Archives of Virology

, Volume 159, Issue 2, pp 257–266 | Cite as

Failure of propagation of human norovirus in intestinal epithelial cells with microvilli grown in three-dimensional cultures

  • Sayaka Takanashi
  • Linda J. Saif
  • John H. Hughes
  • Tea Meulia
  • Kwonil Jung
  • Kelly A. Scheuer
  • Qiuhong WangEmail author
Original Article


Human noroviruses (HuNoVs) are a leading cause of acute gastroenteritis. Establishment of a cell culture system for in vitro HuNoV growth remains challenging. Replication of HuNoVs in human intestinal cell lines (INT-407 and Caco-2) that differentiate to produce microvilli in rotation wall vessel (RWV) three-dimensional cultures has been reported (Straub et al. in Emerg Infect Dis 13:396–403, 2007; J Water Health 9:225–240, 2011, and Water Sci Technol 67:863–868, 2013). We used a similar RWV system, intestinal cell lines, and the same (Genogroup [G] I.1) plus additional (GII.4 and GII.12) HuNoV strains to test the system’s reproducibility and to expand the earlier findings. Apical microvilli were observed on the surface of both cell lines by light and electron microscopy. However, none of the cell types tested resulted in productive viral replication of any of the HuNoV strains, as confirmed by plateau or declining viral RNA titers in the supernatants and cell lysates of HuNoV-infected cells, determined by real-time reverse transcription PCR. These trends were the same when culture supplements were added that have been reported to be effective for replication of other fastidious enteric viruses in vitro. Additionally, by confocal microscopy and orthoslice analysis, viral capsid proteins were mainly observed above the actin filament signals, which suggested that the majority of viral antigens were on the cell surface. We conclude that even intestinal cells displaying microvilli were not sufficient to support HuNoV replication under the conditions tested.


Cell Aggregate Rotate Wall Vessel Norwalk Virus Sapovirus Microcarrier Bead 
These keywords were added by machine and not by the authors. This process is experimental and the keywords may be updated as the learning algorithm improves.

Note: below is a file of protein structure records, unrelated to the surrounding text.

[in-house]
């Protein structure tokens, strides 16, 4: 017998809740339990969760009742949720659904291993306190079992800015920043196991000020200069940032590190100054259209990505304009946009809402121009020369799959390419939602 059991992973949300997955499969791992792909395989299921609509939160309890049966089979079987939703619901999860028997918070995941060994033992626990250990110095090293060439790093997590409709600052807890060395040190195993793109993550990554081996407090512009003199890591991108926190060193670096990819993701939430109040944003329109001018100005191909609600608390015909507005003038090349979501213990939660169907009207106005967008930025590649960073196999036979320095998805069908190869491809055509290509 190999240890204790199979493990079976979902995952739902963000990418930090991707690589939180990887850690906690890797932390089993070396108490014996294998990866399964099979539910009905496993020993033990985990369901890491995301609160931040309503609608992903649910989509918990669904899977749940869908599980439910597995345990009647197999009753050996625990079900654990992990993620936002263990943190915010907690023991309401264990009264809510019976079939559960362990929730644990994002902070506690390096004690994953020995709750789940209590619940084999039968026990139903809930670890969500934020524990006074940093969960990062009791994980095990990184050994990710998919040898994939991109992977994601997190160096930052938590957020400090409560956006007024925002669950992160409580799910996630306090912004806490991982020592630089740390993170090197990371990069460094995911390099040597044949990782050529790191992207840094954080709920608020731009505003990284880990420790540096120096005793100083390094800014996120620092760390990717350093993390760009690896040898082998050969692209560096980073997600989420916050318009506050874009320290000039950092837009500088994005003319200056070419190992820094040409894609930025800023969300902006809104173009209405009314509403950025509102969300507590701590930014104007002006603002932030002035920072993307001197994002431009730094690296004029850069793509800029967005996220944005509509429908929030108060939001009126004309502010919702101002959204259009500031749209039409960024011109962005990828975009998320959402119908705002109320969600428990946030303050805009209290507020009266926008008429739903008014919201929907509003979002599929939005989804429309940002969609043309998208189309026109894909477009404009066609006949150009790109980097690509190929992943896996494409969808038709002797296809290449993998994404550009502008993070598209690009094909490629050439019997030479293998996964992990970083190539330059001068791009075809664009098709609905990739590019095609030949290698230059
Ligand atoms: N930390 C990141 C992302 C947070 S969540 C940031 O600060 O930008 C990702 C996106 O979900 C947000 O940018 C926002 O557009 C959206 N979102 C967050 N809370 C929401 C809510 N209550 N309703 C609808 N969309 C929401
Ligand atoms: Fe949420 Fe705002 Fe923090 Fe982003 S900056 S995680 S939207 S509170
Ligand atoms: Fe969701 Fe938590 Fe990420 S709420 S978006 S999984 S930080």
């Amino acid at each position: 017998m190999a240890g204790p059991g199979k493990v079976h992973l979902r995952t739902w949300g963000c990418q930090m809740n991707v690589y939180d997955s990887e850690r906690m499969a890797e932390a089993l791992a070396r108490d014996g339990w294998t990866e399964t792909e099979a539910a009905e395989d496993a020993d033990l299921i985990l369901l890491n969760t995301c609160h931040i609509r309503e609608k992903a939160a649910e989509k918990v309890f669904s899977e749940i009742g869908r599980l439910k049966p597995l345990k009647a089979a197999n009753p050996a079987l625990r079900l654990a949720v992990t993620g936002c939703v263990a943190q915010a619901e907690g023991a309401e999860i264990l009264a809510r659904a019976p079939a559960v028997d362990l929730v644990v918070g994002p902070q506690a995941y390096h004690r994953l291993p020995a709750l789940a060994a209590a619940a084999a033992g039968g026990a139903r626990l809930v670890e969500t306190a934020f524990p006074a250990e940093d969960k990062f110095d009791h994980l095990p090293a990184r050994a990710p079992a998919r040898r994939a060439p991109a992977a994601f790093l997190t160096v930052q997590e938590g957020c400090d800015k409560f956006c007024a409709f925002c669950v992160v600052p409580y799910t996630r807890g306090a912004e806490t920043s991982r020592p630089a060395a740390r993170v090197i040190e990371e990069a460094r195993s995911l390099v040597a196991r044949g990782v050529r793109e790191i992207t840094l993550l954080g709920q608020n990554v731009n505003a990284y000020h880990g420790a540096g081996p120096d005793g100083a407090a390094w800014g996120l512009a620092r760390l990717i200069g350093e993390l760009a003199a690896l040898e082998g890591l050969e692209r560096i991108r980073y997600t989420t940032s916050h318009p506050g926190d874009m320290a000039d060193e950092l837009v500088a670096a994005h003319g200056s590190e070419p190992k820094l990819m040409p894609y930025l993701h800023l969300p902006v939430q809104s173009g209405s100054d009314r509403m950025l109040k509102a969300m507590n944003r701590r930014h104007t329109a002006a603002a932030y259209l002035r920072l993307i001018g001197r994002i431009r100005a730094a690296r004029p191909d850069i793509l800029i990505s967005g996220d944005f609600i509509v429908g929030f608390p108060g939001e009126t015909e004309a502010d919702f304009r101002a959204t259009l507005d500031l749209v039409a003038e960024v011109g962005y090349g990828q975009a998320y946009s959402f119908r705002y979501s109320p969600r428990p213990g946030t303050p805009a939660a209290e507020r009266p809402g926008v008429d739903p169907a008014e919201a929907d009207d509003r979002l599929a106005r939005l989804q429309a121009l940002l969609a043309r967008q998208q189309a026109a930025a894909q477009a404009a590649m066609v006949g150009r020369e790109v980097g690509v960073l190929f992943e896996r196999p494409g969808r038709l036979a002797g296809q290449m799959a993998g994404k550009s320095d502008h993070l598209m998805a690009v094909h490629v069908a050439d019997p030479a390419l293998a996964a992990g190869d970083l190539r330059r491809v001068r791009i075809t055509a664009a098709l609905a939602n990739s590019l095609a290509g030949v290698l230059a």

We thank Juliette Hanson and Kingsly Berlin for assistance with animal care, Andrea Kaszas for assistance with microscopic examination, and Tomoichiro Oka for helpful discussions. This work was supported by a grant from the National Institute of Allergy and Infectious Diseases, National Institutes of Health (R21 AI081009-2). Salaries and research support were provided by state and federal funds provided to the Ohio Agricultural Research and Development Center (OARDC), The Ohio State University.

Conflict of interest

The authors declare that they have no conflict of interest.


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Copyright information

© Springer-Verlag Wien 2013

Authors and Affiliations

  • Sayaka Takanashi
    • 1
    • 2
    • 3
  • Linda J. Saif
    • 1
    • 2
  • John H. Hughes
    • 4
  • Tea Meulia
    • 5
  • Kwonil Jung
    • 1
    • 2
  • Kelly A. Scheuer
    • 1
    • 2
  • Qiuhong Wang
    • 1
    • 2
    Email author
  1. 1.Food Animal Health Research Program, Ohio Agricultural Research and Development CenterThe Ohio State UniversityWoosterUSA
  2. 2.Department of Veterinary Preventive Medicine, College of Veterinary MedicineThe Ohio State UniversityColumbusUSA
  3. 3.Department of Developmental Medical Sciences, Graduate School of MedicineThe University of TokyoTokyoJapan
  4. 4.Department of Molecular Virology, Immunology and Medical Genetics, College of MedicineThe Ohio State UniversityColumbusUSA
  5. 5.Molecular and Cellular Imaging Center, Ohio Agricultural Research and Development CenterThe Ohio State UniversityWoosterUSA

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